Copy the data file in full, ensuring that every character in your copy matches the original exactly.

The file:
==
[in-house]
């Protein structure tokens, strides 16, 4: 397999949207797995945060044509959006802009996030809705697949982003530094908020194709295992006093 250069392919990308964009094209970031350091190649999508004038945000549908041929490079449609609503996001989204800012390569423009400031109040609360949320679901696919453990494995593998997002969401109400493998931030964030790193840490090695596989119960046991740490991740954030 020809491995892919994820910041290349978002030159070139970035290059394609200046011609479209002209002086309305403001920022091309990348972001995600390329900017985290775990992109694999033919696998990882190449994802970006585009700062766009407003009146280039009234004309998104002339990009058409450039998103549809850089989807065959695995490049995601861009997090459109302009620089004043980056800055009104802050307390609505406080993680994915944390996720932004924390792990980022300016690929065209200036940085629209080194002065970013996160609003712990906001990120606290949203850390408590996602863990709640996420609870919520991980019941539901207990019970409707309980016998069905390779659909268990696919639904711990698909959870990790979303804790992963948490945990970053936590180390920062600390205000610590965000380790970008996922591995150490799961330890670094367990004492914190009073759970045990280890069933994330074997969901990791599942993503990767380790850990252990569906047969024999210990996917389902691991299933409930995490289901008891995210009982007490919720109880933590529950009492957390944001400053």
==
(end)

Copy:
[in-house]
């Protein structure tokens, strides 16, 4: 397999949207797995945060044509959006802009996030809705697949982003530094908020194709295992006093 250069392919990308964009094209970031350091190649999508004038945000549908041929490079449609609503996001989204800012390569423009400031109040609360949320679901696919453990494995593998997002969401109400493998931030964030790193840490090695596989119960046991740490991740954030 020809491995892919994820910041290349978002030159070139970035290059394609200046011609479209002209002086309305403001920022091309990348972001995600390329900017985290775990992109694999033919696998990882190449994802970006585009700062766009407003009146280039009234004309998104002339990009058409450039998103549809850089989807065959695995490049995601861009997090459109302009620089004043980056800055009104802050307390609505406080993680994915944390996720932004924390792990980022300016690929065209200036940085629209080194002065970013996160609003712990906001990120606290949203850390408590996602863990709640996420609870919520991980019941539901207990019970409707309980016998069905390779659909268990696919639904711990698909959870990790979303804790992963948490945990970053936590180390920062600390205000610590965000380790970008996922591995150490799961330890670094367990004492914190009073759970045990280890069933994330074997969901990791599942993503990767380790850990252990569906047969024999210990996917389902691991299933409930995490289901008891995210009982007490919720109880933590529950009492957390944001400053």